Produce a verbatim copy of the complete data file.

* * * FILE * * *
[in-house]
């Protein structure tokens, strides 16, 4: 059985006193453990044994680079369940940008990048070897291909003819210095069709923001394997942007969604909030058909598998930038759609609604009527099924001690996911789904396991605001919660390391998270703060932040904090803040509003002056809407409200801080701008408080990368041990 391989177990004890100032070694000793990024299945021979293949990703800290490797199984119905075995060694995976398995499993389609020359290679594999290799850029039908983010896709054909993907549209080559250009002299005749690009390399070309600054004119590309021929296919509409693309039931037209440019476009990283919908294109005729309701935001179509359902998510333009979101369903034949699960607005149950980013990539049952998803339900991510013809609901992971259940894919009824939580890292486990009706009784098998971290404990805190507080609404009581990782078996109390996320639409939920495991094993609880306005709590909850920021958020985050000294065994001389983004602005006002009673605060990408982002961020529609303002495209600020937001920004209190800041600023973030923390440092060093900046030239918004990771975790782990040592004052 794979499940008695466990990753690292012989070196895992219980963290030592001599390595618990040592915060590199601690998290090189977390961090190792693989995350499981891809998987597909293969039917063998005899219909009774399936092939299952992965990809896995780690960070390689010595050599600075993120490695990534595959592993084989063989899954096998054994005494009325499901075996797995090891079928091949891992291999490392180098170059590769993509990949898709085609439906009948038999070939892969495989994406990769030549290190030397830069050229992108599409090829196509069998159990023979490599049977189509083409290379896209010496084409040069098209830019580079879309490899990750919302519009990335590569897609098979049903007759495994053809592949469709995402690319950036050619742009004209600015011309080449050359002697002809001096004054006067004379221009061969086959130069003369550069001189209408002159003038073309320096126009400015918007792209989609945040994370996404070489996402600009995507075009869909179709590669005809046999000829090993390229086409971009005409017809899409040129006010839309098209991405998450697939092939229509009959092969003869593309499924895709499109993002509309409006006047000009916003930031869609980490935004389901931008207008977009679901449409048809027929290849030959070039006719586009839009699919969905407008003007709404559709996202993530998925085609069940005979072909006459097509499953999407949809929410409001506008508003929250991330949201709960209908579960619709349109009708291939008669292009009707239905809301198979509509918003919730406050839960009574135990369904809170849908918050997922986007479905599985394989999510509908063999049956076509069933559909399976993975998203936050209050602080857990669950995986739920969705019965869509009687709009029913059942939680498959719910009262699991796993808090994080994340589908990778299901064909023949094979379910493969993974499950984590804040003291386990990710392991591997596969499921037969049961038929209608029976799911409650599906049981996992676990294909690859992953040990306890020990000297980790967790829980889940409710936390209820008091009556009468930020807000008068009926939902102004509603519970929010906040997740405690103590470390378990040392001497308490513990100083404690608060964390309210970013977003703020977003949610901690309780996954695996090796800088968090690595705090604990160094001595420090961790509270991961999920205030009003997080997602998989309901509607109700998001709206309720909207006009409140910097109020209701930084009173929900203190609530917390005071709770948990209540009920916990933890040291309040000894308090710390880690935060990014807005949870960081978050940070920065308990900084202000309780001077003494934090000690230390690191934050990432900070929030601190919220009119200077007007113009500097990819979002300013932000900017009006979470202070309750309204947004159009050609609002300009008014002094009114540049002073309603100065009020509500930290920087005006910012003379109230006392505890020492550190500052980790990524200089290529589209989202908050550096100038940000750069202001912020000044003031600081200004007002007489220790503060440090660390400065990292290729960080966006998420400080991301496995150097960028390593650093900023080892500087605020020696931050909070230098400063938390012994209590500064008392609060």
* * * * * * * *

[in-house]
């Protein structure tokens, strides 16, 4: 059985006193453990044994680079369940940008990048070897291909003819210095069709923001394997942007969604909030058909598998930038759609609604009527099924001690996911789904396991605001919660390391998270703060932040904090803040509003002056809407409200801080701008408080990368041990 391989177990004890100032070694000793990024299945021979293949990703800290490797199984119905075995060694995976398995499993389609020359290679594999290799850029039908983010896709054909993907549209080559250009002299005749690009390399070309600054004119590309021929296919509409693309039931037209440019476009990283919908294109005729309701935001179509359902998510333009979101369903034949699960607005149950980013990539049952998803339900991510013809609901992971259940894919009824939580890292486990009706009784098998971290404990805190507080609404009581990782078996109390996320639409939920495991094993609880306005709590909850920021958020985050000294065994001389983004602005006002009673605060990408982002961020529609303002495209600020937001920004209190800041600023973030923390440092060093900046030239918004990771975790782990040592004052 794979499940008695466990990753690292012989070196895992219980963290030592001599390595618990040592915060590199601690998290090189977390961090190792693989995350499981891809998987597909293969039917063998005899219909009774399936092939299952992965990809896995780690960070390689010595050599600075993120490695990534595959592993084989063989899954096998054994005494009325499901075996797995090891079928091949891992291999490392180098170059590769993509990949898709085609439906009948038999070939892969495989994406990769030549290190030397830069050229992108599409090829196509069998159990023979490599049977189509083409290379896209010496084409040069098209830019580079879309490899990750919302519009990335590569897609098979049903007759495994053809592949469709995402690319950036050619742009004209600015011309080449050359002697002809001096004054006067004379221009061969086959130069003369550069001189209408002159003038073309320096126009400015918007792209989609945040994370996404070489996402600009995507075009869909179709590669005809046999000829090993390229086409971009005409017809899409040129006010839309098209991405998450697939092939229509009959092969003869593309499924895709499109993002509309409006006047000009916003930031869609980490935004389901931008207008977009679901449409048809027929290849030959070039006719586009839009699919969905407008003007709404559709996202993530998925085609069940005979072909006459097509499953999407949809929410409001506008508003929250991330949201709960209908579960619709349109009708291939008669292009009707239905809301198979509509918003919730406050839960009574135990369904809170849908918050997922986007479905599985394989999510509908063999049956076509069933559909399976993975998203936050209050602080857990669950995986739920969705019965869509009687709009029913059942939680498959719910009262699991796993808090994080994340589908990778299901064909023949094979379910493969993974499950984590804040003291386990990710392991591997596969499921037969049961038929209608029976799911409650599906049981996992676990294909690859992953040990306890020990000297980790967790829980889940409710936390209820008091009556009468930020807000008068009926939902102004509603519970929010906040997740405690103590470390378990040392001497308490513990100083404690608060964390309210970013977003703020977003949610901690309780996954695996090796800088968090690595705090604990160094001595420090961790509270991961999920205030009003997080997602998989309901509607109700998001709206309720909207006009409140910097109020209701930084009173929900203190609530917390005071709770948990209540009920916990933890040291309040000894308090710390880690935060990014807005949870960081978050940070920065308990900084202000309780001077003494934090000690230390690191934050990432900070929030601190919220009119200077007007113009500097990819979002300013932000900017009006979470202070309750309204947004159009050609609002300009008014002094009114540049002073309603100065009020509500930290920087005006910012003379109230006392505890020492550190500052980790990524200089290529589209989202908050550096100038940000750069202001912020000044003031600081200004007002007489220790503060440090660390400065990292290729960080966006998420400080991301496995150097960028390593650093900023080892500087605020020696931050909070230098400063938390012994209590500064008392609060």